Osteopathy may decrease obstructive apnea in infants: a pilot study

Osteopath Med Prim Care. 2008 Jul 19;2:8. doi: 10.1186/1750-4732-2-8.


Background: Obstructive apnea is a sleep disorder characterized by pauses in breathing during sleep: breathing is interrupted by a physical block to airflow despite effort. The purpose of this study was to test if osteopathy could influence the incidence of obstructive apnea during sleep in infants.

Methods: Thirty-four healthy infants (age: 1.5-4.0 months) were recruited and randomized in two groups; six infants dropped out. The osteopathy treatment group (n = 15 infants) received 2 osteopathic treatments in a period of 2 weeks and a control group (n = 13 infants) received 2 non-specific treatments in the same period of time. The main outcome measure was the change in the number of obstructive apneas measured during an 8-hour polysomnographic recording before and after the two treatment sessions.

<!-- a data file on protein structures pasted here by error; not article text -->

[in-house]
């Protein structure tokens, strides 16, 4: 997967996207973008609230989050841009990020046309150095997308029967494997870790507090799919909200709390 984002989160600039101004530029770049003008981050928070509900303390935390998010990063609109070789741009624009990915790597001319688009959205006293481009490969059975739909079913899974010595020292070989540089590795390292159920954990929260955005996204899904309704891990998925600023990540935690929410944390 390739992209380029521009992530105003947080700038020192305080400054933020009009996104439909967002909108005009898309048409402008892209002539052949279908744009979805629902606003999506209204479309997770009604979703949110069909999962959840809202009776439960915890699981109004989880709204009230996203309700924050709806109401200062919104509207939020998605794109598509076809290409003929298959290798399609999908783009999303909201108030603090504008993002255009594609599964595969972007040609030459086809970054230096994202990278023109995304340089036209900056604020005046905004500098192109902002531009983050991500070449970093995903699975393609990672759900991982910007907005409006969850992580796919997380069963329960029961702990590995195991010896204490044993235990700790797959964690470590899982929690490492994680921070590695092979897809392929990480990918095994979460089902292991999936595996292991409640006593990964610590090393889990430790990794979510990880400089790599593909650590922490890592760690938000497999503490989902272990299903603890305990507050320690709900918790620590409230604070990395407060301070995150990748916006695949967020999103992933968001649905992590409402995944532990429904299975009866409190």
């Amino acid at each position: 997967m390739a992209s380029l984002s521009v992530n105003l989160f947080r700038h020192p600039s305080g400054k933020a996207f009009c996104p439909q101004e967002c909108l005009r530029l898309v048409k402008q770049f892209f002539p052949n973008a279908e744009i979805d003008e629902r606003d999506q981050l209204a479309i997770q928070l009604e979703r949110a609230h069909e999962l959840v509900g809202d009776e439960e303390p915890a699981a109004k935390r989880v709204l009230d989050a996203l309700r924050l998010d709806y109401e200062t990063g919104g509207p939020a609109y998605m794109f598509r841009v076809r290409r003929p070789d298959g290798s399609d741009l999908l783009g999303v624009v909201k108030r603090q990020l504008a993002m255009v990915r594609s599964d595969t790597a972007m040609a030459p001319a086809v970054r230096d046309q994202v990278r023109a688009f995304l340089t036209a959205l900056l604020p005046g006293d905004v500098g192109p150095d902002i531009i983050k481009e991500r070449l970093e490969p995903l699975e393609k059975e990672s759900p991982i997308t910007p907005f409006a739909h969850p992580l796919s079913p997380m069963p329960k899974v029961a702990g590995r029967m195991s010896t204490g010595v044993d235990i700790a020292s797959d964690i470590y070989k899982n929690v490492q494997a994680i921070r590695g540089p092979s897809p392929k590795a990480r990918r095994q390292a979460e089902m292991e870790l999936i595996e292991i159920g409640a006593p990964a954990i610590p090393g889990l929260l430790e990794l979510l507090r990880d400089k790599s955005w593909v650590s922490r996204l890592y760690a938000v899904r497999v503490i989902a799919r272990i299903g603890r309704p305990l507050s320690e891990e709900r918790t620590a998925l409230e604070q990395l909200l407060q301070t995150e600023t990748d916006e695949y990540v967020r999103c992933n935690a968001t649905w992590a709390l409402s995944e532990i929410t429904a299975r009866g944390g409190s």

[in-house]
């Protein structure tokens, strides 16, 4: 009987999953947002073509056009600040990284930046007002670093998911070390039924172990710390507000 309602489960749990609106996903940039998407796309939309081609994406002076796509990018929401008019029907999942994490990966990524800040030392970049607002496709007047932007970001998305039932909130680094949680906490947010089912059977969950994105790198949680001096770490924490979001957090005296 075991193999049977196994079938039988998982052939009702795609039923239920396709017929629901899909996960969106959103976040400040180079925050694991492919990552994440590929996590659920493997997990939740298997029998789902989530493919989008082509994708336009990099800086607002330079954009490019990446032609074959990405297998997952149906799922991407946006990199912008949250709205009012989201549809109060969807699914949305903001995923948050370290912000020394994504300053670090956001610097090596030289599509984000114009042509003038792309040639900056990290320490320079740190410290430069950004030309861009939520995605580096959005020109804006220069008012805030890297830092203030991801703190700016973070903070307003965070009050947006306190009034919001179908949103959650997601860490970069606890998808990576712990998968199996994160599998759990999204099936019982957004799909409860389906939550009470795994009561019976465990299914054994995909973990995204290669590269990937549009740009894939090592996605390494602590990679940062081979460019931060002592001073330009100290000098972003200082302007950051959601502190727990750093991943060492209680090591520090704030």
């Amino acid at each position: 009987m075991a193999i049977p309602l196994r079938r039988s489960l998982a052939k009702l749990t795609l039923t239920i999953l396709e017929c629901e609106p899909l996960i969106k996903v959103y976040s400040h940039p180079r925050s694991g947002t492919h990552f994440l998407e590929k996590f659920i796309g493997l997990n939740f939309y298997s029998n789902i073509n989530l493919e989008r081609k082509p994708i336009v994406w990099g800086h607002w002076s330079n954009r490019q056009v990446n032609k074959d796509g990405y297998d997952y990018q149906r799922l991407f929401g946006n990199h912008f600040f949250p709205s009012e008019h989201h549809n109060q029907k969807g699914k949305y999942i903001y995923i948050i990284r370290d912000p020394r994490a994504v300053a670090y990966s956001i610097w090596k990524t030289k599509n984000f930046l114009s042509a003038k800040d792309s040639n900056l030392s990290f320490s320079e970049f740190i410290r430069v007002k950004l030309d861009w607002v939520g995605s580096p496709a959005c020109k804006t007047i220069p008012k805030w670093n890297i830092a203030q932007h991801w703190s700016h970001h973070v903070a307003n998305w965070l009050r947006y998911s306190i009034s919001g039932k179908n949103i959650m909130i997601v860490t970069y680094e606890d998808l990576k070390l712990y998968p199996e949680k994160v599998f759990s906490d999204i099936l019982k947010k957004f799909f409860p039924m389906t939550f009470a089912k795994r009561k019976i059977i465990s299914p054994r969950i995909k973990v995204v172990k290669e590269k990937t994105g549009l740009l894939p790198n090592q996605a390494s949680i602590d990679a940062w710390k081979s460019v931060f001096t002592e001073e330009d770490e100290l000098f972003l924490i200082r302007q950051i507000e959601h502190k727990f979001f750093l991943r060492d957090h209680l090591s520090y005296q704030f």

Results: The results of the second polysomnographic recordings showed a significant decrease in the number of obstructive apneas in the osteopathy group (p = 0.01, Wilcoxon test), in comparison to the control group showing only a trend suggesting a gradual physiologic decrease of obstructive apneas. However, the difference in the decline of obstructive apneas between the groups after treatment was not significant (p = 0.43).

Conclusion: Osteopathy may have a positive influence on the incidence of obstructive apneas during sleep in infants with a previous history of obstructive apneas as measured by polysomnography. Additional research in this area appears warranted.